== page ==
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This is the 80-gun ship is la Couronne.

La Couronne

At Brest

By A. Groignard

1766-1795

Other name: Ça Ira in 1792

Modification 2/3 in 1777

Destroyed by fire in 1781 and rebuilt in 100 days !!

Important modification in 1784 because the very fast reconstruction.

Data:

184 'x 46' x 22 '6 "(182' to rabbet at rabbet in a waterline)

30-gun of 36lb

32-gun of 24lb

18-gun of 8lb

Total 80-gun

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Surcouf is wrong though it is not the La Couronne this is the La Couronne 

 

http://www.sailboatmodel.info/la_couronne_1636/index.php?id=15

 

Not quite, as it seems that he is speaking of this ship, who's previous name was Couronne: https://en.wikipedia.org/wiki/French_ship_%C3%87a_Ira_(1781)

 

EDIT: image of the Agamemnon (right) firing on Ca Ira (left)

clip_image001.jpg

Edited by William the Drake
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For a period from 1650 to 1850 in the French Marine Royale, there are 6 vessels having worn the name la Couronne.

1/ 90-gun 1667-1709 (3 decks)

2/ 74-gun 1748-1765

3/ 80-gun 1766-1795 (1792 Ça Ira)

4/ 74-gun of Sané-Borda 1811-1813

5/ 74-gun of Sané-Borda1812-1853 (1812 Glorious, the Minerva 1832)

6/ 74-gun of Sané-Borda 1813-1869

The plan of Wind is No. 3

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  • 5 years later...

An interesting watercolour titled " 'Censeur' & 'Ça Ira' (French) taken by 'Illustrious' and 'Courageux'  (English) In Lord Hotham's Action off Spezzia, 14th March, 1795", apparently painted by an eye witness ("Drawn by a Midshipman on board the 'Courageux' "), which seems quite credible.

https://www.charlesmillerltd.com/auction/lot/lot-54---naval-school-circa-1795-censeur-and-a-ira-taken-by-illustrious-and-courageux-in-lord-hothams-action-off-spezia-14th-march-1795/?lot=13918&so=4&st=french&sto=0&au=&ef=&et=&ic=False&sd=1&pp=48&pn=1&g=1#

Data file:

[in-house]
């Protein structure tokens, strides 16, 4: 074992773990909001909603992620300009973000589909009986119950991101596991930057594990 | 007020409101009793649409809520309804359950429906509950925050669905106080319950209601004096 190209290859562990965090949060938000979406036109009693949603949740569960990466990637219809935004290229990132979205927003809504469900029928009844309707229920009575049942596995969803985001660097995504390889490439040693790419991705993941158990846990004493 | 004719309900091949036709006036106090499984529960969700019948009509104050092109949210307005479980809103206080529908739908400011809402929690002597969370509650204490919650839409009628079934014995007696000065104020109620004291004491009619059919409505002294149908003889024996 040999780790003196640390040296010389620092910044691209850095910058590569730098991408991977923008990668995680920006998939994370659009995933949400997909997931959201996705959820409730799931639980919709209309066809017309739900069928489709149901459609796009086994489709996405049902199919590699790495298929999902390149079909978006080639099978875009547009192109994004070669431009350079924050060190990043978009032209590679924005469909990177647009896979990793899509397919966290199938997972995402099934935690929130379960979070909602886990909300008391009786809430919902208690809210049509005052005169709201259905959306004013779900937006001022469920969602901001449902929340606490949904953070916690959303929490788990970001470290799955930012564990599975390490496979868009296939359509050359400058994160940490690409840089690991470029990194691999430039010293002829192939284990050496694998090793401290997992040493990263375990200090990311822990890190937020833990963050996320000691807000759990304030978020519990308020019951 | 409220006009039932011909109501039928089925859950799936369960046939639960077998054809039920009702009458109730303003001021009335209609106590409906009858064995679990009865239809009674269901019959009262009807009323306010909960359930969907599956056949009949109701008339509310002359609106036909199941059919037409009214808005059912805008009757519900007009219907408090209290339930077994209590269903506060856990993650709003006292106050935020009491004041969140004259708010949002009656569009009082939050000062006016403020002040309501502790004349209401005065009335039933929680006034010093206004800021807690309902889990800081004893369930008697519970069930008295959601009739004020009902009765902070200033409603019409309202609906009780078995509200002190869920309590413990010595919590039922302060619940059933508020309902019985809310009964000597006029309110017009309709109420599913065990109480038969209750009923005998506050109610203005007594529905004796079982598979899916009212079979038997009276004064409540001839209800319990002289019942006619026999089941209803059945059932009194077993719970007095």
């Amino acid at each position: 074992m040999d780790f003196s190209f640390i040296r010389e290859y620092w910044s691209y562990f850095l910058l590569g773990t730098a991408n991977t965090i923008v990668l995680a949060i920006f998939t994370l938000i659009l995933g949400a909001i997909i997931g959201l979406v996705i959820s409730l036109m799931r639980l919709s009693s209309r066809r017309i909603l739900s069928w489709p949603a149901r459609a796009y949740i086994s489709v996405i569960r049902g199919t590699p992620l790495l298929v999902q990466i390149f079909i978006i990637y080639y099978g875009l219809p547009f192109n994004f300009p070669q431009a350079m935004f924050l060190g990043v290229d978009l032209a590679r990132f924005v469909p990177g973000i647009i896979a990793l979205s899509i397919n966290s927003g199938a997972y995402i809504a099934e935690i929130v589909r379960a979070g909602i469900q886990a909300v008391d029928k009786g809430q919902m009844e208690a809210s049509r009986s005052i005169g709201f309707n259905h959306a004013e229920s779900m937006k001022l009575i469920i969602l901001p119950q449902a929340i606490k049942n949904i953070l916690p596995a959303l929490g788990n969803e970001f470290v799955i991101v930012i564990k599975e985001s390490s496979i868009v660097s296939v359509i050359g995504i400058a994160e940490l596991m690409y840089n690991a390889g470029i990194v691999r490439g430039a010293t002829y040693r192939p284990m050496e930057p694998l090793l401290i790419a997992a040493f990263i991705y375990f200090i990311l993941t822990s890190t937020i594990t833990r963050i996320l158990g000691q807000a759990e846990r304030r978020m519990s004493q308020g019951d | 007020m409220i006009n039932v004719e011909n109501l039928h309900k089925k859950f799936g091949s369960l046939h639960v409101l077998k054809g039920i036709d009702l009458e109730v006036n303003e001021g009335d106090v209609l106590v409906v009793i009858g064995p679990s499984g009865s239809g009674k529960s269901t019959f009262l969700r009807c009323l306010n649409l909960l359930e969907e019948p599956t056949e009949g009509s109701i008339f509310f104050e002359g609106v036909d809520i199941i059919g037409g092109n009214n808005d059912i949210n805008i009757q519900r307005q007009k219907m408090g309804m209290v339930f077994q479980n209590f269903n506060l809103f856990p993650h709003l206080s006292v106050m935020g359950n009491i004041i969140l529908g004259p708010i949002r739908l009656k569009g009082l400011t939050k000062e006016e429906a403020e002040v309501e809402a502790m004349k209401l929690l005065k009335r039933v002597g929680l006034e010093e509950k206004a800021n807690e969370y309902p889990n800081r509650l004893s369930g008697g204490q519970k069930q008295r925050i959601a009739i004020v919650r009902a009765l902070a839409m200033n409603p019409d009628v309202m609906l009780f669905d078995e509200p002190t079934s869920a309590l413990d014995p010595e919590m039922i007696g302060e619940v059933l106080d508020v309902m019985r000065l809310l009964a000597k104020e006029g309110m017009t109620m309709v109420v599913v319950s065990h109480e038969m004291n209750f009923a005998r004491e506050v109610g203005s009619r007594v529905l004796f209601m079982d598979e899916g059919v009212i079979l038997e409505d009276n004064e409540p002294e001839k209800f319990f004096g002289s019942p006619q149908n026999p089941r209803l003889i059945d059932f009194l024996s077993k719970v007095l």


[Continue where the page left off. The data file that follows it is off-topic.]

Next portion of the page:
The 'Ça Ira“ must be the heavily damaged ship on the right, to judge from the general design of the stern and the decoration of the galleries/balconies (simple pillars). There are 15 gun ports on the main deck and another 15 on the upper deck when there should have been 16. So, in all probability, the foremost gun port was erroneously omitted by the artist or, perhaps, it was closed. There appear to be 3 gun openings on the forecastle (as recognizable on the plan), but the arrangement of the gun ports on the quarterdeck looks quite different. No rails whatsoever, so they probably had been removed deliberately before battle or were destroyed during battle. Originally, there seems to have been a paint scheme similar to that of "Le Censeur", namely black up till below the gun ports of the main deck, then yellow up to below the gun ports of the upper deck, then black again. The sides of the quarterdeck perhaps of a different colour (blue?). But this is only faintly visible as gun smoke has blackened everything. Alternatively, the hull may actually have been painted over all black as it appears to have been the case with "Le Peuple Souverain" (74) as shown in a watercolour by Antoine Roux.

"Le Censeur" was a 74-gun ship. Again 15 gun ports can be seen on the main deck when 14 would have been regular. Perhaps, a "sabord de chasse" had been added. All are provided with guns. 14 gun ports only on the upper deck when there should have been 15. Again, this may have been the painter's mistake or, perhaps, the rearmost gun port is hardly recognizable because it is hidden behind the quarter gallery?

Anyway, very nice painting.

Edited by Wagram
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